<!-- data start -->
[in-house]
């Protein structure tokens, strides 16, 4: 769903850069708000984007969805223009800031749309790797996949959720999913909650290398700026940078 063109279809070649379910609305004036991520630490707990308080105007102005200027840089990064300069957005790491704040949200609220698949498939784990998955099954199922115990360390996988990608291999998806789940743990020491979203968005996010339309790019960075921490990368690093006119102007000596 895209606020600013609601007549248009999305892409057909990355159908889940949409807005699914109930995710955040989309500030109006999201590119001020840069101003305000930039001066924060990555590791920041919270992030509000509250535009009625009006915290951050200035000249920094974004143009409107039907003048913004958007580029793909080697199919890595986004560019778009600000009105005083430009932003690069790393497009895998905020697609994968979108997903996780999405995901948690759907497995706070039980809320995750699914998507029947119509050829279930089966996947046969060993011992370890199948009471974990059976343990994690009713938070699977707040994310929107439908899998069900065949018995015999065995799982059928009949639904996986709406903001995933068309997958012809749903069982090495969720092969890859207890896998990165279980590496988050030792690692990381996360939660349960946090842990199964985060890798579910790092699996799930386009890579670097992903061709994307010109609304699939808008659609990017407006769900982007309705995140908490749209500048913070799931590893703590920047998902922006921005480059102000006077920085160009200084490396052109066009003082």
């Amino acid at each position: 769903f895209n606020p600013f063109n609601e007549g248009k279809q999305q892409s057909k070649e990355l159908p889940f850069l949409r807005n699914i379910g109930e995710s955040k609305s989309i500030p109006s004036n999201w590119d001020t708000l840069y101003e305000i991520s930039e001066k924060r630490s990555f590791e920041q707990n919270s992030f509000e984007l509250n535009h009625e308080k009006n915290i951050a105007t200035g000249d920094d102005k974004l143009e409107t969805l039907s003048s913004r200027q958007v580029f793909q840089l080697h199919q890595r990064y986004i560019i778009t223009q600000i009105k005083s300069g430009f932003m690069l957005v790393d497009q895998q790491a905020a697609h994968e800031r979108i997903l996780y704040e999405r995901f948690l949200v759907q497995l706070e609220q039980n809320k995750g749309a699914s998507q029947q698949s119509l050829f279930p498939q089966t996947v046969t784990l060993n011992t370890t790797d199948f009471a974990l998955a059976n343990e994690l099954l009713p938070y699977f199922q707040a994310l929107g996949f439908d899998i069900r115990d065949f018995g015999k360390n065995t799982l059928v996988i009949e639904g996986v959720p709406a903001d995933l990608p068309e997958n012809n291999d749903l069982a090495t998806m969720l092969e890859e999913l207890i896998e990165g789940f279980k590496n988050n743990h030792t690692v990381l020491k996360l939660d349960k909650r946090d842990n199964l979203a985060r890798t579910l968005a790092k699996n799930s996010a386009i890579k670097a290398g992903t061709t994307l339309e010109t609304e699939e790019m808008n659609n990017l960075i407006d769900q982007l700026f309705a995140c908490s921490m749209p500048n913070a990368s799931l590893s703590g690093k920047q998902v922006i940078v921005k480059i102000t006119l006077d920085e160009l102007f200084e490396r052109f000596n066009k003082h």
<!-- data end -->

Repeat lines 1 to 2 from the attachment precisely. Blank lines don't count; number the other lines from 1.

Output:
[in-house]
């Protein structure tokens, strides 16, 4: 769903850069708000984007969805223009800031749309790797996949959720999913909650290398700026940078 063109279809070649379910609305004036991520630490707990308080105007102005200027840089990064300069957005790491704040949200609220698949498939784990998955099954199922115990360390996988990608291999998806789940743990020491979203968005996010339309790019960075921490990368690093006119102007000596 895209606020600013609601007549248009999305892409057909990355159908889940949409807005699914109930995710955040989309500030109006999201590119001020840069101003305000930039001066924060990555590791920041919270992030509000509250535009009625009006915290951050200035000249920094974004143009409107039907003048913004958007580029793909080697199919890595986004560019778009600000009105005083430009932003690069790393497009895998905020697609994968979108997903996780999405995901948690759907497995706070039980809320995750699914998507029947119509050829279930089966996947046969060993011992370890199948009471974990059976343990994690009713938070699977707040994310929107439908899998069900065949018995015999065995799982059928009949639904996986709406903001995933068309997958012809749903069982090495969720092969890859207890896998990165279980590496988050030792690692990381996360939660349960946090842990199964985060890798579910790092699996799930386009890579670097992903061709994307010109609304699939808008659609990017407006769900982007309705995140908490749209500048913070799931590893703590920047998902922006921005480059102000006077920085160009200084490396052109066009003082």